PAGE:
Sometimes it takes looking to the past and pulling cues from previous design theories to break new ground and push modern green design forward. Dezeen shows us Edwards Moore’s stunning renovation of an existing apartment in Fitzroy, Melbourne that creates more available space by stripping away dividing walls and focusing on the concept of continuous living space called “Raumplan”, which was developed by architect Adolf Loos in the 1920’s. Dubbed Cubby House, the project is filled with reclaimed materials, features transforming spaces that define multiple functions, and has reflective views that increase indoor natural lighting.
Adolf Loos was a Czech-born Austrian architect famous for his essay Ornament and Crime, where he argues that unnecessary décor should be punishable as if it were a crime. Loo’s other popular theory,”Raumplan,” is based on the idea that instead of dividing a house up into rooms by adding walls — a house should consist of one continuous arrangement of living spaces. Edwards Moore rid Cubby House of walls and doors providing a floor plan with enhanced flexibility and sustainability.
The project’s intent was to enhance and add an extension to an already existing apartment overlooking a public swimming pool. Edwards Moore maximized floor space on the first floor and provided an extra floor that houses a bedroom and bathroom. The design studio wanted to connect the interior spaces to the exterior by developing ways to reflect the views of the neighborhood outdoor pool into the interior.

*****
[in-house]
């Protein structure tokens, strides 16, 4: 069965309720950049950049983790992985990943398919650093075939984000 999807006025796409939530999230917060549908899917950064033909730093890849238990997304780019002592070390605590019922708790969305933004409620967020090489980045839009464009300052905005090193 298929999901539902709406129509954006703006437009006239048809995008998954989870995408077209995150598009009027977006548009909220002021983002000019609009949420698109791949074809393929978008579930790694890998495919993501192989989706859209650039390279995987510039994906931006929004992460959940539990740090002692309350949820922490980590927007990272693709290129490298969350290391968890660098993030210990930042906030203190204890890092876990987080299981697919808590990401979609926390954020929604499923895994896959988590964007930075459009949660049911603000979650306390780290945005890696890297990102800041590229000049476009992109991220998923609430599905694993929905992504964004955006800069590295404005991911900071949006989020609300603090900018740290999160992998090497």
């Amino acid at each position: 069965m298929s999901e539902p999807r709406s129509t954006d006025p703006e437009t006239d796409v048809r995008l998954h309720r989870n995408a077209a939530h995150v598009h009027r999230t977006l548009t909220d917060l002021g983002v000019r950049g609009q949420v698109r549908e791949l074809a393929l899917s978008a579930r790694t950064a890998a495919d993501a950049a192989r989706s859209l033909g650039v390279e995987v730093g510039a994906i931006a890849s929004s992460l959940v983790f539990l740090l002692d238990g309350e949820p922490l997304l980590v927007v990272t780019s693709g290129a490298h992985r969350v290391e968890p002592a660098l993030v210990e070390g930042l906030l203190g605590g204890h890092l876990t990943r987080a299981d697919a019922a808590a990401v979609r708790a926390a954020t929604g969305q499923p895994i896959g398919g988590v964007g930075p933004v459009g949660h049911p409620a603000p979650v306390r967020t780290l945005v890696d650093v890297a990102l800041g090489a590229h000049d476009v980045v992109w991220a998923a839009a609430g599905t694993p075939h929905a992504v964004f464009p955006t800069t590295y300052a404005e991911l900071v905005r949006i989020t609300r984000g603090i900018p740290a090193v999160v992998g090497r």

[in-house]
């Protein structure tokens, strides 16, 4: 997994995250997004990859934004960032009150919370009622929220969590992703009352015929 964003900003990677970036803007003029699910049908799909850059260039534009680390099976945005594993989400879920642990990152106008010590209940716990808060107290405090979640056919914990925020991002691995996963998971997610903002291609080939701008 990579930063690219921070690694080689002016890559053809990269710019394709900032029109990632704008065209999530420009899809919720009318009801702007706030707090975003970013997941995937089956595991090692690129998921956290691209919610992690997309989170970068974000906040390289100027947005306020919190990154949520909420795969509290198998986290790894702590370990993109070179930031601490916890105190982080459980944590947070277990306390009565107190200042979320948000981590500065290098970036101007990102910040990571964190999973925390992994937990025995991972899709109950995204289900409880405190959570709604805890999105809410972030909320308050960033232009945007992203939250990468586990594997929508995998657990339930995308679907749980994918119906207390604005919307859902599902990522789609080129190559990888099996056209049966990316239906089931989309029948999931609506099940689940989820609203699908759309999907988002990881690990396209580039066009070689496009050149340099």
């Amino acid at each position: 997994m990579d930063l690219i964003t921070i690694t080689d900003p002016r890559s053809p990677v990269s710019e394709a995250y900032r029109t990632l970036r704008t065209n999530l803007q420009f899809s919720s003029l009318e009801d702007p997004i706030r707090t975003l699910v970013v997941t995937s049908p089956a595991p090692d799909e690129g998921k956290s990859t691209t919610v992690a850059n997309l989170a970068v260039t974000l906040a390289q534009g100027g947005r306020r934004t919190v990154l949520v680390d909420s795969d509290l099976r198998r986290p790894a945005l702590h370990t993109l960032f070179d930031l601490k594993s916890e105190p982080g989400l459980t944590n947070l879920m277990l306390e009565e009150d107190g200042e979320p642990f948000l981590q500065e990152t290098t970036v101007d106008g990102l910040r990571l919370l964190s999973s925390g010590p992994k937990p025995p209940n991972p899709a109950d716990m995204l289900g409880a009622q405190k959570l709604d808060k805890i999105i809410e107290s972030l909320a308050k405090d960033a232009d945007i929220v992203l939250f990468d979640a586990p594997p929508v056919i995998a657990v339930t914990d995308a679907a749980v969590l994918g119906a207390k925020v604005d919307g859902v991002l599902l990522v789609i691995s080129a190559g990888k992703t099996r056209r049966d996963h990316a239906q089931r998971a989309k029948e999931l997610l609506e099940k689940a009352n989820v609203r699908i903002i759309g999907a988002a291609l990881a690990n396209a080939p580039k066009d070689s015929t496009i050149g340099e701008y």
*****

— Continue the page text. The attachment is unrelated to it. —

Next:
The lower level of the house is designated for mainly public use. Edwards Moore raised the original ceiling to allow room for the injected elevated kitchen floor. The kitchen platform is the first step for the staircase, which wraps up from behind the kitchen island and along the window wall. The stairway is supported by a rhythm of pillars that cast interesting shadows from views coming in from outside. The lobby entrance encased inside a gold box also serves as storage for wine bottles and acts as a privacy screen for the powder room. The wall adjacent to the entry is covered completely by a built-in bookcase that extends along the length of the whole wall from floor to ceiling.
The upper level addition is constructed of steelwork that is left partly exposed on the ceiling of the double-height space. The top floor is filled with light from the skylights above and from the windows overlooking the pool outside. Once arriving from the stairs, the bedroom wardrobe creates a corridor walkway to the bathroom. Glazed panels in the bathroom reflect the natural light coming from the circular skylight for a heightened natural light experience. The bedroom wardrobe is wrapped in three OSB panels and has a gold reflective front that can rotate to create a new small study or guest bedroom space. There is also an outdoor terrace on the upper level that is intimately connected to the bedroom space and is designed to enhance natural ventilation throughout the house.
Edwards Moore designed Cubby House’s interior to have high polished sharp lines contrasting with rough and tactile surfaces. The designers stuck to a fairly neutral palette with occasional pops of saturated color from natural wood sources. The materials include reclaimed limed timber, OSB, sisal, vic ash and finalizing the floors with white concrete.